Foreign Service Journal - June 2013 - page 21

JUNE 2013
I remember see-
ing attitudinal changes
among senators who
visited the Soviet Union
during the Cold War. The
doves, hoping to reach
arms control agreements,
often commented, “The
Russians really are nasty
and uncooperative.” The
hawks, previously convinced of Soviet military superiority, now
noticed that the elevators didn’t even work.
Myths about Foggy Bottom on the Hill
Myth 1: State is disloyal to the administration or has clienti-
The late Senator Jesse Helms, R-N.C., a lifelong critic of the
State Department, used to complain that “there’s no American
desk at State.” He viewed FSOs as lobbyists for foreign govern-
ments rather than advocates to those governments for U.S.
policies and interests.
Sad to say, there is a long record of presidential distrust of
the Foreign Service and the State Department, as well. FDR,
JFK and Richard Nixon all disparaged U.S. diplomats. Former
Speaker of the House Newt Gingrich famously complained that
Secretary Colin Powell had “gone native” and was insufficiently
supportive of President George W. Bush.
FSOs are professionals who loyally serve whoever
is in the White House. Career officials have a duty to give
advice when asked (and, equally important, without being
asked)—but also to carry out approved policies. The occasional
official who leaks damaging information, or otherwise tries to
undermine presidential policy, is the very rare exception—and
certainly not unique to the State Department.
Diplomats can overcome suspicions of clientitis by address-
ing local concerns in terms of U.S. interests and opportunities.
It also is wise to be careful with wording, making sure “we”
always refers to America, not the other country.
Myth 2: Diplomats always favor appeasement; they’re not
This misguided view arises because diplomats tend to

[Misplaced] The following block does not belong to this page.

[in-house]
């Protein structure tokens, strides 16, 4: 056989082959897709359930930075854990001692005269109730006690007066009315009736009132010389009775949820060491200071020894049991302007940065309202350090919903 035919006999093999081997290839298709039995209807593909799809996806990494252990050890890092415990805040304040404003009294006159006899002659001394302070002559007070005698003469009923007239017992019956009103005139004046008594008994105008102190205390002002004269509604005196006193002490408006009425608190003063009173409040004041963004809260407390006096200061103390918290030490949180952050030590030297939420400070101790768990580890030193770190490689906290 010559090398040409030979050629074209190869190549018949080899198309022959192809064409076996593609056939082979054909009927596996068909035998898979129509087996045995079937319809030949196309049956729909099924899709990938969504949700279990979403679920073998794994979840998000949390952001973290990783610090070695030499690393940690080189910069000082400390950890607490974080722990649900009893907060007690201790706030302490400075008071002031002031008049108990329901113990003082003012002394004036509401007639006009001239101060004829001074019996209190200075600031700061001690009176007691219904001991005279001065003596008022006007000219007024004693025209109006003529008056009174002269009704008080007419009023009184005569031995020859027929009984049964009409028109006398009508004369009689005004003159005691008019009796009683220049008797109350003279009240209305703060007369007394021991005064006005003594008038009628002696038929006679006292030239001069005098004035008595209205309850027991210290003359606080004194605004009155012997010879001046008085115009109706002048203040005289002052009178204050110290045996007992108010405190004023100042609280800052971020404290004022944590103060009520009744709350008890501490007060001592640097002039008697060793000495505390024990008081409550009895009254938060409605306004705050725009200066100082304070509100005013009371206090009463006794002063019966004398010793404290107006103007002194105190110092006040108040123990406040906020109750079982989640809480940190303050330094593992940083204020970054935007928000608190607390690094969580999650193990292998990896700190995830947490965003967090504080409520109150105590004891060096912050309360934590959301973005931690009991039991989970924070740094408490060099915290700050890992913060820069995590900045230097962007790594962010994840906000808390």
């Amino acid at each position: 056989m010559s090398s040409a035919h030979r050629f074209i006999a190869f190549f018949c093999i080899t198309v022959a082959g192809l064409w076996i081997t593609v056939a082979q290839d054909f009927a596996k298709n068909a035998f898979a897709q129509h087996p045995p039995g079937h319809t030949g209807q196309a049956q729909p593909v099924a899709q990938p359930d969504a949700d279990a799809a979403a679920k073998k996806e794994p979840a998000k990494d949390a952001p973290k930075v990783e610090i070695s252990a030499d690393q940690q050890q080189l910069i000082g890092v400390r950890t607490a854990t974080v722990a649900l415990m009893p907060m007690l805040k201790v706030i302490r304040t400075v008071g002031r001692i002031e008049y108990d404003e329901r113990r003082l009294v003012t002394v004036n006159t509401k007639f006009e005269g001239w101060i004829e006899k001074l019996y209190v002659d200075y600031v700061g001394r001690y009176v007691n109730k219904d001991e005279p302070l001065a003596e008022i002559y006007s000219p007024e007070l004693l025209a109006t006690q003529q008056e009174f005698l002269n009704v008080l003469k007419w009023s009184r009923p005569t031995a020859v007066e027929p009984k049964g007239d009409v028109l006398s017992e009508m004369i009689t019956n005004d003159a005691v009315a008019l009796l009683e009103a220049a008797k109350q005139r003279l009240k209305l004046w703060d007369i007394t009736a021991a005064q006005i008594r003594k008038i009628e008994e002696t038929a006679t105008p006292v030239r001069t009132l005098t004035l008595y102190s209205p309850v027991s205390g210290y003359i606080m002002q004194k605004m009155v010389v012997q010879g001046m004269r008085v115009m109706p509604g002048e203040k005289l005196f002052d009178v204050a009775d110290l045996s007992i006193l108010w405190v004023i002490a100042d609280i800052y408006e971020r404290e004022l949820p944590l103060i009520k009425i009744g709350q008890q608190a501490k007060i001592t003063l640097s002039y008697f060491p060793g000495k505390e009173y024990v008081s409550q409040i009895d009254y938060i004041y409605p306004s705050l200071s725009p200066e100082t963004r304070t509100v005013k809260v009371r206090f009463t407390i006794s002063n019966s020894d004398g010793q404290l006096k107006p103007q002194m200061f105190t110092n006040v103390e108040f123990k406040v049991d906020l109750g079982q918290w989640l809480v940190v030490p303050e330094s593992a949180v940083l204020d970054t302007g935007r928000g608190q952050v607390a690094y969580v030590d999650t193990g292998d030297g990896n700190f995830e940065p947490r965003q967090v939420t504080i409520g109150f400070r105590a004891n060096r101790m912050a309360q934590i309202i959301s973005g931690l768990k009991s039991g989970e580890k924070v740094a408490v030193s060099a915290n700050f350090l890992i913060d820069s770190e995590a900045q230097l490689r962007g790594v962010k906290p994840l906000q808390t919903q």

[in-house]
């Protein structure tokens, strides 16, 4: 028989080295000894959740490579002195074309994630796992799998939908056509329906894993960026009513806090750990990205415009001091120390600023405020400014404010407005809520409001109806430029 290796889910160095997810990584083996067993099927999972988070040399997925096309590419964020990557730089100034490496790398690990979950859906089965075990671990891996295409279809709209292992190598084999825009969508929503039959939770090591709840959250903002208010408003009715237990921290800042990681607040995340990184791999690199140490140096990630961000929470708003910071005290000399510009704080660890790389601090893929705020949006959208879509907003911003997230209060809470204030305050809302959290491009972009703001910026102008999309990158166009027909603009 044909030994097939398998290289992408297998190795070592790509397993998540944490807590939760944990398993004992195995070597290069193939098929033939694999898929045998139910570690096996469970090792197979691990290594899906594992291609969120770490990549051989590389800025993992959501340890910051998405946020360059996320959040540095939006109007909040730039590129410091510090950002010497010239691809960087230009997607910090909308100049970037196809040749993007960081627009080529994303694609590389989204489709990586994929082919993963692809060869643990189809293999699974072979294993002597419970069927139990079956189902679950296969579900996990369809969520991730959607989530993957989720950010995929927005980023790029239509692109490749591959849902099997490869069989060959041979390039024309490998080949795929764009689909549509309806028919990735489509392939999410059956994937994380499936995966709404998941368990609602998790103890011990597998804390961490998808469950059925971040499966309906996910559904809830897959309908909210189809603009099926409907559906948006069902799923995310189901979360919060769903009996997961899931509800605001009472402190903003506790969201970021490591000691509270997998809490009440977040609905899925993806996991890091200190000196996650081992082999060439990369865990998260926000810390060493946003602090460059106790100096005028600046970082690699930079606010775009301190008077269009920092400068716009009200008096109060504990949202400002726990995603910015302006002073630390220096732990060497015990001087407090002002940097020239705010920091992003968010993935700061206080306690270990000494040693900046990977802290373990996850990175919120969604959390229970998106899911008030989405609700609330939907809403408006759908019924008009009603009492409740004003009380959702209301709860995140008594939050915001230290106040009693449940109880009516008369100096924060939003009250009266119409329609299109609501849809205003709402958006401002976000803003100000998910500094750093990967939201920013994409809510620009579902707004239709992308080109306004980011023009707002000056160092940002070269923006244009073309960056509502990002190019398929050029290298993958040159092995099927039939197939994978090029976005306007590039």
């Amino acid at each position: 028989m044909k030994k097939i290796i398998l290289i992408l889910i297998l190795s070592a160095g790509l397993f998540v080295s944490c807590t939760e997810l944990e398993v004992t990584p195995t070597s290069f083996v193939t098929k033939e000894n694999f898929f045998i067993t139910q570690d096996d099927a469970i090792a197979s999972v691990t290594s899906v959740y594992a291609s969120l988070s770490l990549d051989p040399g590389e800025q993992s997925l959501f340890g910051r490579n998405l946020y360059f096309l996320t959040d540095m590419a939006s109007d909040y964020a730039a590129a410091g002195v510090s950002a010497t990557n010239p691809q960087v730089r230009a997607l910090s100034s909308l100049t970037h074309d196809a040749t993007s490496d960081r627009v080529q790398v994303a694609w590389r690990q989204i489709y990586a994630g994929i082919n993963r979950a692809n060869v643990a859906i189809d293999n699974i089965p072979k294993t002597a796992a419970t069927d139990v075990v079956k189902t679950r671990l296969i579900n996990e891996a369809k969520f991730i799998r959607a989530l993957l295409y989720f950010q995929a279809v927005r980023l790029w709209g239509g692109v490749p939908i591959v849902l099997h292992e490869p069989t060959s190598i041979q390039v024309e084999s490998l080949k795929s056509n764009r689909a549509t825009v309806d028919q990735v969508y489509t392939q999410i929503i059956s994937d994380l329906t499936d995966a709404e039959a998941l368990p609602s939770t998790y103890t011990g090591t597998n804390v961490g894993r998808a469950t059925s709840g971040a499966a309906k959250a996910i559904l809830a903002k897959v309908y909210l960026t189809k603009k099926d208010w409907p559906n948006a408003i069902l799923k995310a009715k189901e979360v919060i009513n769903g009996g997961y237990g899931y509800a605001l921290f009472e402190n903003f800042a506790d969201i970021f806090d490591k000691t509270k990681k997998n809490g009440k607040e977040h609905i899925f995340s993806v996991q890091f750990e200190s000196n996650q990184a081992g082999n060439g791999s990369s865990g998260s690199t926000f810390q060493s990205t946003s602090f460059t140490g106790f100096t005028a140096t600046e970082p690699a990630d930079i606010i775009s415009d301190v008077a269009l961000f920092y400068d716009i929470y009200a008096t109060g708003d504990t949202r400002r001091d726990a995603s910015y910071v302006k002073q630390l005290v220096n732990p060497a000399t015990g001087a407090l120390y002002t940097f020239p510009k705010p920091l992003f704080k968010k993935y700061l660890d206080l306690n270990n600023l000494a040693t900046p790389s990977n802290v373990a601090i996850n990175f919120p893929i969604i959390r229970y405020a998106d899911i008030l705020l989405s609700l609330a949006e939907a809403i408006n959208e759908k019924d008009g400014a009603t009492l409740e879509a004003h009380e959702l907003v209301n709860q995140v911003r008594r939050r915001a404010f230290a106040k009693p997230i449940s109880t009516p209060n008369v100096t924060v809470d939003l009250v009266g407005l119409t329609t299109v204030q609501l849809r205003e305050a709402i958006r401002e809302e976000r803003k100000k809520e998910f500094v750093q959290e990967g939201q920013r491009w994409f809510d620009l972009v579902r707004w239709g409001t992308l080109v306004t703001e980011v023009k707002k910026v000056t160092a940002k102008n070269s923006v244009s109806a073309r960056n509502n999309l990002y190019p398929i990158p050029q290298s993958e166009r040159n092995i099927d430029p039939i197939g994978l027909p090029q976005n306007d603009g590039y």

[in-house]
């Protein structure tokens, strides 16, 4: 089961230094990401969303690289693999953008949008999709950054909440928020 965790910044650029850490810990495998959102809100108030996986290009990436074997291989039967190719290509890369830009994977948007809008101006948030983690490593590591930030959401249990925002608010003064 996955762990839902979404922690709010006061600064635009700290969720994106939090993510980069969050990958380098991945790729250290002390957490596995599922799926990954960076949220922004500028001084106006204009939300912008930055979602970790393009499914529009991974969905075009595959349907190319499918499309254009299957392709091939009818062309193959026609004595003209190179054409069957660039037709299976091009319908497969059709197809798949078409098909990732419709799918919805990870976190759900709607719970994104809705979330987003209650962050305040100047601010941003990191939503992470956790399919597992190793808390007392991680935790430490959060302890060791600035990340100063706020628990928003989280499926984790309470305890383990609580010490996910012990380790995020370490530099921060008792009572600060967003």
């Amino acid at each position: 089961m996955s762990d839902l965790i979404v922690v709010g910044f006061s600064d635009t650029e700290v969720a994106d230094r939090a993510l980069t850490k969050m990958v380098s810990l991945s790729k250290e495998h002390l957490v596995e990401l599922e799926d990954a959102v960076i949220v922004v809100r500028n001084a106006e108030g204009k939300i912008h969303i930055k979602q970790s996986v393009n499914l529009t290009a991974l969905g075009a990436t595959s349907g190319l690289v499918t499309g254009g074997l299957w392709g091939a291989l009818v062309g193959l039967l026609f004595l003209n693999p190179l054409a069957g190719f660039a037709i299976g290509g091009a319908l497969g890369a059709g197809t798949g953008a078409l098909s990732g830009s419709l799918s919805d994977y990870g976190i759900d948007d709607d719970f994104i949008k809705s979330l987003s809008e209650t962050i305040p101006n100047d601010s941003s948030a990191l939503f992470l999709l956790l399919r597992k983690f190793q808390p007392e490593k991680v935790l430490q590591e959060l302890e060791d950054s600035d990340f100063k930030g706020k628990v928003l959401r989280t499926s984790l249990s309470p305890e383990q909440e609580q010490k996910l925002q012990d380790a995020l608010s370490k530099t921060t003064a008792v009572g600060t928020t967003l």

prefer engagement and continued discussion with an adver-
sary instead of a severing of relations. The essence of diplo-
macy is discussion leading to negotiations and compromises.
Hardliners and purists never want to talk to bad guys; they
hope that threats and ultimatums will be sufficient. Rarely is
that true.
There is ample evidence in recent U.S. history that
civilian officials have
been more hawkish, more
ready to use military force,
than the military. Diplo-
mats aren’t afraid of the
application of force; they
just want that option to be
in the background to give
them leverage for agree-
ments that can make force
Lawmakers need to understand that diplomacy—just like
legislation—requires contact and nuance, as well as the explo-
ration of options in a search for areas of agreement. Sometimes
bluster works, but it can also be counterproductive.
Myth 3: We spend too much on foreign aid and other inter-
national activities.
Opinion polls repeatedly show that the
American people stubbornly believe that foreign aid accounts
for between 10 and 20 percent of the federal budget. It is the
only federal program that regularly receives “cut” judgments
from overwhelming majorities in those surveys.
Total allocations for all U.S. international activities—
including running the State Department and related agencies,
foreign assistance, contributions to international organizations,
etc.—amount to only about 1 percent of federal spending.
The politicians should know this, since they appropriate
the funds, but many of them apparently don’t. It will take a
sustained education campaign to overcome the public igno-
rance about the level of spending on foreign relations. It will be
even harder to overcome public anger over examples of failed
programs and scandals, which seem to be unavoidable in for-
eign assistance. In the short run, lawmakers need to focus on
specific programs, and their strengths and weaknesses, rather
than just criticizing generic “foreign aid.”
Two Cultures that Don’t Always Clash
While the world looks different from the eastern and
western ends of the National Mall, there are actually many
similarities between the congressional and diplomatic
cultures. Both diplomats and legislators are dealmakers: the
former with other nations and their interagency counterparts,
the latter with their colleagues from other states, districts and
parties. Each holds reaching agreements as a major measure
of merit.
Both groups—unlike, say, the uniformed military—are
comfortable with ambiguity. Nuance is not a dirty word, for
One of Congress’ greatest
shortcomings is failing to
clean up the rabbit warren
represented by the Foreign
Assistance Act of 1961.
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